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I have in my notes that:
- Carbamazepinum increases threshold for glutamate
- Lamotriginum delays release of glutamic acid
I would like to simplify these sentences into a single line. I would like to know if it would be correct to say the following:
- both Carbamazepinum and Lamotriginum increase glutamate threshold?
- "both affect glutamate function" should at least be correct
Do both Carbamazepinum and Lamotriginum increase glutamate threshold?
Characterizing those drugs.
A = group, B = mechanism of action and C = indications.
Carbamazepinum A. Anticonvulsant, antiepileptic.
B. Block Na+ ion channels and inhibit glutamatergic neurotransmission. Inhibit sustained repetitive neuronal firing. C. 1st line of Epilepsy grand mall seizures, bipolar disorder, trigeminal neuralgia.
Lamotriginum A. Unique antiepileptic. B. Block Na+ ion channels and inhibit glutamatergic neurotransmission. Inhibit sustained repetitive neuronal firing. C. 1st line Epilepsy - generalized, partial and absence - all types. Bipolar disorder - depression stage. Neuropathy.
Both carbamazepine and lamotrigine are listed as Na+ channel blockers. Carbamezipine's action is mainly associated with inhibition of postsynaptic neural activity, while lamotrigine is thought to inhibit glutamate release. Given that glutamate is the principal excitatory neurotransmitter in the brain, and if you insist of using a one-liner I would go for:
Both lamotrigin and carbamazepine can be said to inhibit glutatamatergic neurotransmission, albeit carbamezipine does so in a non-specific way.
My two most beloved drugs in one question!
First off, this answer is formulated from the perspective of both drugs being used as anticonvulsants in generalized tonic-clonic epilepsies. As anti-epileptics, Both lamotrigine (Lamictal) and carbamezipine (Tegretol) are listed as Na+-channel blockers.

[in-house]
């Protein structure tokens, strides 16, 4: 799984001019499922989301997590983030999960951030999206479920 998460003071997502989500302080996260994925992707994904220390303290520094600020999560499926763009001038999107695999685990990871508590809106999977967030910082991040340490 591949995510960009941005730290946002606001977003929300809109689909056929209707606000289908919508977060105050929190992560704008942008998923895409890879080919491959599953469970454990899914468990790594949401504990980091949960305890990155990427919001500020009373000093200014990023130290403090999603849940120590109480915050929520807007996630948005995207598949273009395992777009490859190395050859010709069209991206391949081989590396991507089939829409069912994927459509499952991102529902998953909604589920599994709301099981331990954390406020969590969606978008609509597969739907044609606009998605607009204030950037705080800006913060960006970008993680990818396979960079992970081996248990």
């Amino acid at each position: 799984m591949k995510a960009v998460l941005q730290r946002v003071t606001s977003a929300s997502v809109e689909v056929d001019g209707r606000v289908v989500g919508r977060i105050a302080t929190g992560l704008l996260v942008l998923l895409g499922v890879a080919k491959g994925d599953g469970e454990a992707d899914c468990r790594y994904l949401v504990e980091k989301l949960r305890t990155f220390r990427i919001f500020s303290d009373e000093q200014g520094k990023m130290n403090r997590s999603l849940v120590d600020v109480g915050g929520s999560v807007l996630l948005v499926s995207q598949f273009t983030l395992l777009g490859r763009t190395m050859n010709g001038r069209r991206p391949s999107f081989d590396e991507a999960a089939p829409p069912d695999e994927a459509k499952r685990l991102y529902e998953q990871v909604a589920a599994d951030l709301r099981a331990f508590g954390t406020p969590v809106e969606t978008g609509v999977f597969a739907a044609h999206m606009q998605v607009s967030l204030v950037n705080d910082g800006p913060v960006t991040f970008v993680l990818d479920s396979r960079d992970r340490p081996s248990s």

Carbamezipine does so quite specifically, and it inhibits sustained repetitive firing by blocking sodium channels. It does so in a very clever way, as it only binds to Na+-channels of rapidly firing neurons, which is exactly what makes it a good anti-convulsant (Courtney & Etter, 1983). It also is believed to have anticholinergic, central antidiuretic, antiarrhythmic, muscle relaxant, antidepressant (possibly through blockade of norepinephrine release), sedative, and neuromuscular-blocking properties (Drug bank). Hence, your note that it increases the threshold for glutamate is true in the sense that it is likely to increase the firing threshold of glutamate-activated neurons.
However, note that carbamezipine (nor lamotrigine) does not increase the threshold for glutamate - glutamate has no threshold and hence it cannot be raised. It is incorrect word use.
Lamotrigine is also listed as a Na+-channel blocker, but the exact mechanism(s) behind its anti-convulsive and mood-stabilizing effects are unknown. In vitro pharmacological studies suggest that lamotrigine's inhibiting effects on voltage-sensitive Na+ and/or Ca2+ channels stabilizes neuronal membranes and consequently modulates presynaptic transmitter release of excitatory amino acids (e.g., glutamate and aspartate). It has also been shown to enhance K+ currents and GABA-ergic inhibition (Coulter, 1997). Hence, your note that it decreases glutamate release is correct.
Coulter, J Child Neurol (1997); 12: S2-9
Courtney & Etter, Eur J Pharmac (1983); 88: 1-9.